My Review: A wonderful Crawford/Gable picture.
Their love story is very believeable. I read somewhere that they shoot
this movie at the height of their affair. No wonder they show such affections
in the movie. The story is so sarcastic. A young working-class girl
headed to New York and met a rich lawyer. She later became his Mistress.
It's sort of a slap on the face for the working girls. No matter how
much brains Crawford has, she still has to rely on a man to become rich
and be successful. In this case, she meets a guy who falls in love with
her, but in essence, it points out the irony of the Crawford dream.
Movie Mirrors: In this adaptation of Edgar Selwyn's play The
Mirage a poor worker goes to New York and finds a wealthy lawyer, who
will not marry her.
Cement-worker Al Manning (Wallace Ford) wants to marry factory-worker
Marian (Joan Crawford); but wanting a better life, she turns him down.
A rich man on a train gives her champagne and his address in New York.
Tipsy, she argues with Al and then goes to New York, where the man turns
her out. She manages to meet the wealthy lawyer Mark Whitney (Clark
Gable). She says she is looking for a rich man, and he invites her dinner.
Three years later Marian is ordering food in French and commanding
servants, but Whitney does not want to marry her because of the scandal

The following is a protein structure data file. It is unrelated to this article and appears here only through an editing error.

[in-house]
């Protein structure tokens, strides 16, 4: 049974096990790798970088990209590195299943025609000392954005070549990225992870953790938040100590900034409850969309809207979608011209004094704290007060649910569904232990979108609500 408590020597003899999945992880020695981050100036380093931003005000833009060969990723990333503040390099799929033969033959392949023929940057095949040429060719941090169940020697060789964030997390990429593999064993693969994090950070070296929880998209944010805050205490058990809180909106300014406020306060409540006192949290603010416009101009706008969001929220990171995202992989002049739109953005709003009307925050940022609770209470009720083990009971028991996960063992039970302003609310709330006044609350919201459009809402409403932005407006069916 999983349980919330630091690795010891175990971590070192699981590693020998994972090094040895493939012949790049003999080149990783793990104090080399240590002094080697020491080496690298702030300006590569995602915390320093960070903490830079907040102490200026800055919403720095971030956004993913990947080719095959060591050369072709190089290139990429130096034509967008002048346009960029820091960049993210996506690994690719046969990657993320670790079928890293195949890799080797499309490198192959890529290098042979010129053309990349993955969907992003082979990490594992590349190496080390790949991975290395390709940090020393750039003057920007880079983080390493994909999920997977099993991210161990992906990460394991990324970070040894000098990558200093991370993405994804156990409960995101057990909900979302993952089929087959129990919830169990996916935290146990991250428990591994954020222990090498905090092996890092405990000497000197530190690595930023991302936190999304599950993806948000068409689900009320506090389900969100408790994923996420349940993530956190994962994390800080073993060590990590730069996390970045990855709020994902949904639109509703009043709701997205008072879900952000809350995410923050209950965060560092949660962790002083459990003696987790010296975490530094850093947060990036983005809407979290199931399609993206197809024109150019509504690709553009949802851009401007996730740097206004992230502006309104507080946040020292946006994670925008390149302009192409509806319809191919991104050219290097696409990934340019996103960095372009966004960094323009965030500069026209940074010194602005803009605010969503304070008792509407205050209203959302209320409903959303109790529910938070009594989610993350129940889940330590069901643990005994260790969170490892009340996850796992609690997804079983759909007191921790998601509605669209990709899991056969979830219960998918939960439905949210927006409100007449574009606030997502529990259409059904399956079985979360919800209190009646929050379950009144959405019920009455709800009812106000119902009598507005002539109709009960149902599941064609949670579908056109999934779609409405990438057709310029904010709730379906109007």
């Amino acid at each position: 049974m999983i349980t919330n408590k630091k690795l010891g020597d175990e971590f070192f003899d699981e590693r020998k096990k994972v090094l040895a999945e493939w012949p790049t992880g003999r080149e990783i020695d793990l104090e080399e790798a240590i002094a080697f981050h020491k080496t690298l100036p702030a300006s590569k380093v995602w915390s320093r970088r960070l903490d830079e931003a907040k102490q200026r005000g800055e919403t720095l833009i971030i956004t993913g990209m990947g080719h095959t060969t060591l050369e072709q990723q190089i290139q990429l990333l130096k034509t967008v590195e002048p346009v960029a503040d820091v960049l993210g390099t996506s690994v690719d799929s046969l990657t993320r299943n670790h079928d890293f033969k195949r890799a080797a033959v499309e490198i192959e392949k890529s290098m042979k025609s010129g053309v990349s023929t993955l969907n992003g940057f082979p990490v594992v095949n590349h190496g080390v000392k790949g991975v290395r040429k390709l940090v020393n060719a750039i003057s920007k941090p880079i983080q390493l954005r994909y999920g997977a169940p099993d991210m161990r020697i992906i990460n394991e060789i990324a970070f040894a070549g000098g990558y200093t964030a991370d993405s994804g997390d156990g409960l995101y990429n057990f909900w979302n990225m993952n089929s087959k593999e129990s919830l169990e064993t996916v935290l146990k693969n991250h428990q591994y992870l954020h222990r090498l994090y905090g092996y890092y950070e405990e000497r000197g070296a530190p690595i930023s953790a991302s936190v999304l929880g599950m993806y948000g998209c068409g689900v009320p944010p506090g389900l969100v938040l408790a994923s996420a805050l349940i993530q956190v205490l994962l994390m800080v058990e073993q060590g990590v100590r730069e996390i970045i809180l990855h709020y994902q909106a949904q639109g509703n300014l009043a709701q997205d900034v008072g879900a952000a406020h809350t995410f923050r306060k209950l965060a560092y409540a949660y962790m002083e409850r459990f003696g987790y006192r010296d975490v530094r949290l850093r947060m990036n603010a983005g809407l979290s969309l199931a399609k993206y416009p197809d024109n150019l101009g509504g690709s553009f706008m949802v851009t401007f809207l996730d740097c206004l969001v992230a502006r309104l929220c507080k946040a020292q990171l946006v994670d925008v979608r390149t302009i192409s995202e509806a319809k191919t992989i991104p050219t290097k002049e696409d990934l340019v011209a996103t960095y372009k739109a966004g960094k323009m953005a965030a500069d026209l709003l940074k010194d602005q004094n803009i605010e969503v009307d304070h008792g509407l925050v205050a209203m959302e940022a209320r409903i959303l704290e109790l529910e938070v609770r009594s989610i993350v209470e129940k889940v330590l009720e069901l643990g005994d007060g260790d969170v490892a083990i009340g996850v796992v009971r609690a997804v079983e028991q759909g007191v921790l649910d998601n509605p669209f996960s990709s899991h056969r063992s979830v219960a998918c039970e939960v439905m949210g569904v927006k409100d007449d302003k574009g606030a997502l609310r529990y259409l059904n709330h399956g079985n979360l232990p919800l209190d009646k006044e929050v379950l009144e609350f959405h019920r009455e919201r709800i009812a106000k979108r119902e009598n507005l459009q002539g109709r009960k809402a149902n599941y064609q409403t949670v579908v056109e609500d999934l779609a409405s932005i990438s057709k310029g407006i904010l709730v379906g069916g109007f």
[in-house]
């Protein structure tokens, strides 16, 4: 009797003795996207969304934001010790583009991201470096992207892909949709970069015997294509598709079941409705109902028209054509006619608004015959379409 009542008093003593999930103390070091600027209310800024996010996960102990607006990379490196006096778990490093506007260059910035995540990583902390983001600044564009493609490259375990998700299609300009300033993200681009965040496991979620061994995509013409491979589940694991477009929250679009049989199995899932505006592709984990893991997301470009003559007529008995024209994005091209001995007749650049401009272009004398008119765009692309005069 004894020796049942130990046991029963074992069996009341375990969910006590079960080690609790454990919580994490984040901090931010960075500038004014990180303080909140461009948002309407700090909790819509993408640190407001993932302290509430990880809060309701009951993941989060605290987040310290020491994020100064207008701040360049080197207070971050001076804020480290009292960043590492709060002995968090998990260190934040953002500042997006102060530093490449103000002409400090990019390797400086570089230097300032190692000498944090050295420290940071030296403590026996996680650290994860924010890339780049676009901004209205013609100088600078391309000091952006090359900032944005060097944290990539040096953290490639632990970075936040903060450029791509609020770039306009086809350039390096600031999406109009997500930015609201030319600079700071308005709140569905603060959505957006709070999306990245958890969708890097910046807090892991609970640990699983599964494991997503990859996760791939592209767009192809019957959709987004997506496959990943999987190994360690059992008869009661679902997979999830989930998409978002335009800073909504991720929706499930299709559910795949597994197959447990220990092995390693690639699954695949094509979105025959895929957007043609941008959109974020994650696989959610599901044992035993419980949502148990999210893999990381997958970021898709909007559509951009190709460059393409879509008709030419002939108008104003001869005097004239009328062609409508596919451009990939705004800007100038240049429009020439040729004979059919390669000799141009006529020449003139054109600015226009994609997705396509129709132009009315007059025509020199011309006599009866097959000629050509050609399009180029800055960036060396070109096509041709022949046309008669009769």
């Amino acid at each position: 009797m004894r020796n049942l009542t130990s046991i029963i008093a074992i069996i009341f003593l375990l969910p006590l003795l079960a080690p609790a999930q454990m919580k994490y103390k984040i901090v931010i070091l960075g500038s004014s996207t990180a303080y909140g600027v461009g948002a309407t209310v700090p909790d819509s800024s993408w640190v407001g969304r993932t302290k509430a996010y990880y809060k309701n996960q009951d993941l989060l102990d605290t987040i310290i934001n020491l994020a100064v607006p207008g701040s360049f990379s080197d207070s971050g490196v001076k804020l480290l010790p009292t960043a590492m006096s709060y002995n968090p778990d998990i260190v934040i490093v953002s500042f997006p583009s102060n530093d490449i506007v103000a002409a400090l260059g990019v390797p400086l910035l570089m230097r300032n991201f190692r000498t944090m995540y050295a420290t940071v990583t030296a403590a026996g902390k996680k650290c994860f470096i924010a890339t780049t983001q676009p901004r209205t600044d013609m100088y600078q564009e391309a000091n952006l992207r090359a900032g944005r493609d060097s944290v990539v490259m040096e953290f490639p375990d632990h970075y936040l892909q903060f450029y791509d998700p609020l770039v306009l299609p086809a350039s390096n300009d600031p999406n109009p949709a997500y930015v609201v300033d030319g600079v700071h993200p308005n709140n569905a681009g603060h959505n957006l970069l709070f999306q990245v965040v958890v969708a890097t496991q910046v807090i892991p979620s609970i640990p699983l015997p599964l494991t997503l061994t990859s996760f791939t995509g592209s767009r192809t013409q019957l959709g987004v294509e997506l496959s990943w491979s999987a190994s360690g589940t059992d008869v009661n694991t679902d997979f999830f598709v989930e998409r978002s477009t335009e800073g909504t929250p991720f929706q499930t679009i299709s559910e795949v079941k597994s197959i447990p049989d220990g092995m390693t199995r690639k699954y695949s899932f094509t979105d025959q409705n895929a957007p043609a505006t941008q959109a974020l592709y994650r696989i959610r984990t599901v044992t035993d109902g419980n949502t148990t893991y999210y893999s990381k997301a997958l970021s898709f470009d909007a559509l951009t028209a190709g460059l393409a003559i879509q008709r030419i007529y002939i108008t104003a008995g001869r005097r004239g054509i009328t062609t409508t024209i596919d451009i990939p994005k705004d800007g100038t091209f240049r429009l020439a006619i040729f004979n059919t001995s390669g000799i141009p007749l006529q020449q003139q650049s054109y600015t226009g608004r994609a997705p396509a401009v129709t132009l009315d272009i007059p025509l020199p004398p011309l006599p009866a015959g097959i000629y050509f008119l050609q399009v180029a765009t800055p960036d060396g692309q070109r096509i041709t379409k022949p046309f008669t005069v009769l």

of his first marriage. She's had three years of precious gifts and happiness,
pretending to be the divorced Mrs. Moreland. At a party she is embarrassed
when a married rich man brings his mistress. Marian knows all the reasons
why Whitney won't marry her. She says coldly, "A woman can do anything
and get anywhere as long as she doesn't fall in love." Al calls
on Marian and tells her in contracting he has increased the investment
of the money Marian has been sending her mother. Al gets turned down
by Marian again, but Whitney promises him a letter of recommendation
for the government contracting job. Al tells Whitney he hopes to marry
Marian, and she takes Al to Coney Island.
In Whitney's apartment Marian overhears some men ask Whitney to run
for governor, but he must give up Mrs. Moreland. Whitney says he plans
to marry her; but they do not like that idea, suggesting he marry her
off to someone else. So Whitney declines to run. Marian pretends to
come in from outside and asks for the rules of conduct for employees.
Whitney asks her to marry him, apologizing for making her suffer for
his previous bad experience. Marian tells Whitney that she never loved
him, and she is going to marry Al. Whitney does not believe her, calls
her a tramp, and tells her to get out. She leaves and cries. Whitney
runs for governor, and Al and Marian decide to marry until she tells
him the truth. Al says he doesn't want her but panics when he realizes
he may lose the contract. Whitney gives a campaign speech on prison
reform. Leaflets are dropped asking, "Who is Mrs. Moreland?"
Marian stands up to say that she is nothing to him now and walks out,
crying. In the final scene Whitney goes to her and embraces her.
This story shows the double standard that disgraces single women more
than single men for a love affair. Conflicts between love and ambition
and also between different social classes are explored.